411 Moore Building / Lab 431 Moore Building University Park , PA 16802
Psychology and Human Development and Family Studies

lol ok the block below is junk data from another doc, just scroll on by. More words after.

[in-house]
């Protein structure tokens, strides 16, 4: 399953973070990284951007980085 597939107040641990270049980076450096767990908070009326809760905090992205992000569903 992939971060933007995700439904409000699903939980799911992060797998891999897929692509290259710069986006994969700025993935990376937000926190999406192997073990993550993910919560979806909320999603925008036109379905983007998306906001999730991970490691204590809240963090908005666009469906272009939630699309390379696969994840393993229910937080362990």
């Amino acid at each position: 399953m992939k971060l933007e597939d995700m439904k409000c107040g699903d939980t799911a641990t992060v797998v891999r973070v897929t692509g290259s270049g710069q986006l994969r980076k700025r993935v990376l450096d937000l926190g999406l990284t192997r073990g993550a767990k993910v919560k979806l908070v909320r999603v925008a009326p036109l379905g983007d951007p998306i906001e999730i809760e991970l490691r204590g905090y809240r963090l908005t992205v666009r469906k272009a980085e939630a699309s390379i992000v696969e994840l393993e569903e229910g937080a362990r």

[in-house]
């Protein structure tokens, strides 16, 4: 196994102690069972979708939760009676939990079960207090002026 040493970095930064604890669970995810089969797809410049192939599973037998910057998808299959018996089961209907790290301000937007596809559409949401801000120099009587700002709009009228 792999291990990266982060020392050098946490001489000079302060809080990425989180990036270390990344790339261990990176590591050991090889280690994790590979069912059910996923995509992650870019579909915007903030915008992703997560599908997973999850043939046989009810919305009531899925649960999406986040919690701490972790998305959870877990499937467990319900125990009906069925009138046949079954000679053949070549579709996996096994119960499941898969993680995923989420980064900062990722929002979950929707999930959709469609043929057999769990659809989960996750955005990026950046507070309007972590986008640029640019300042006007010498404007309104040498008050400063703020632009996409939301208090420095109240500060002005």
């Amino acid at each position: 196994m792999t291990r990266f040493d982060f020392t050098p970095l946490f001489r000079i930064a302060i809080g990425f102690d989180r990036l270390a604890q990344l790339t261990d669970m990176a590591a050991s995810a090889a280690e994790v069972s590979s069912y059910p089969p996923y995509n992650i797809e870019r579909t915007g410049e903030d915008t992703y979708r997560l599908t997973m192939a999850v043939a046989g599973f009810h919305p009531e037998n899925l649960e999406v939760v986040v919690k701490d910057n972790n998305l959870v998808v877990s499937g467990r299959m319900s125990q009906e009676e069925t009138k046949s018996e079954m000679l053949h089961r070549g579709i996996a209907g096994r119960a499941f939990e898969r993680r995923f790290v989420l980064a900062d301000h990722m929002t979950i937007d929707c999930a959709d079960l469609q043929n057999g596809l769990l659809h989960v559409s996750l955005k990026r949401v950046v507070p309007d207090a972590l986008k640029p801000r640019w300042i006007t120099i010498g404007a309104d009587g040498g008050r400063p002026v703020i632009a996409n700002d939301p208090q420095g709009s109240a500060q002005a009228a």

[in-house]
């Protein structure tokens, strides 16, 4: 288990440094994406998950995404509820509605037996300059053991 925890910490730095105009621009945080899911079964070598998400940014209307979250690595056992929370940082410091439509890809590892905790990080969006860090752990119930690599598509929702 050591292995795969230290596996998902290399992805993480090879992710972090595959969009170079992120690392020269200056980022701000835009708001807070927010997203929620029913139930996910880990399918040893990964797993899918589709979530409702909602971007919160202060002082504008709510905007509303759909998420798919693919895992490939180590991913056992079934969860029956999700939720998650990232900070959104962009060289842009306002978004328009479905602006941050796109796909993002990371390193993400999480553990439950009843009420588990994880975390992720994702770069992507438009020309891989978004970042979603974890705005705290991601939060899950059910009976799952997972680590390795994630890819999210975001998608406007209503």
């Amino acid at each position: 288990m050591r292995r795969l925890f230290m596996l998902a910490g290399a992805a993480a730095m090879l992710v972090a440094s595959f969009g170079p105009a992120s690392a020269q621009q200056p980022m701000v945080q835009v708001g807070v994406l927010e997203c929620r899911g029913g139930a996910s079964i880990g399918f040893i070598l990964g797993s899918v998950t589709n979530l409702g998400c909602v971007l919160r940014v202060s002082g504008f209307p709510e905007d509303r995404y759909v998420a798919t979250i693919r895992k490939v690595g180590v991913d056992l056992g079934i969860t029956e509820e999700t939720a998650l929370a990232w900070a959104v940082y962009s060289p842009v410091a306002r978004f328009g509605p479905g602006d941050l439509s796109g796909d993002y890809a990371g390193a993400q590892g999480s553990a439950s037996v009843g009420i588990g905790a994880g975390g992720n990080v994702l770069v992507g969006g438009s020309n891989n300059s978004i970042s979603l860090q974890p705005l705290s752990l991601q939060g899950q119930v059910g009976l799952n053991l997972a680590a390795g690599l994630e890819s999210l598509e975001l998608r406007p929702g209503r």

Dr. Neiderhiser’s research is focused on understanding how interpersonal relationships, especially those within the family, are influenced by genetic factors via gene-environment correlation and interaction and the subsequent links to later adjustment in children and adults. More recently her work has included the examination of prenatal and early life risks in relation to child and adult adjustment. Dr. Neiderhiser is interested in understanding how interpersonal relationships shape and are shaped by children throughout the lifespan. One of the more novel findings emerging from her current work is that prenatal and early life risks appear to be mechanisms by which genetic factors influence child adjustment. Dr. Neiderhiser has used a variety of genetically informed research designs to examine gene-environment interplay including a longitudinal adolescent twin/sibling design, a study of twin parents of an adolescent and their family, a prospective longitudinal parent-offspring adoption study, a study of preadolescent twin children oversampled for residing in high risk neighborhoods, and a large international data harmonization study including multiple adult twin samples. These studies include extensive assessment of the environment within the household, interpersonal relationships, adult and child adjustment, temperament and personality and other related measures and together span the lifespan.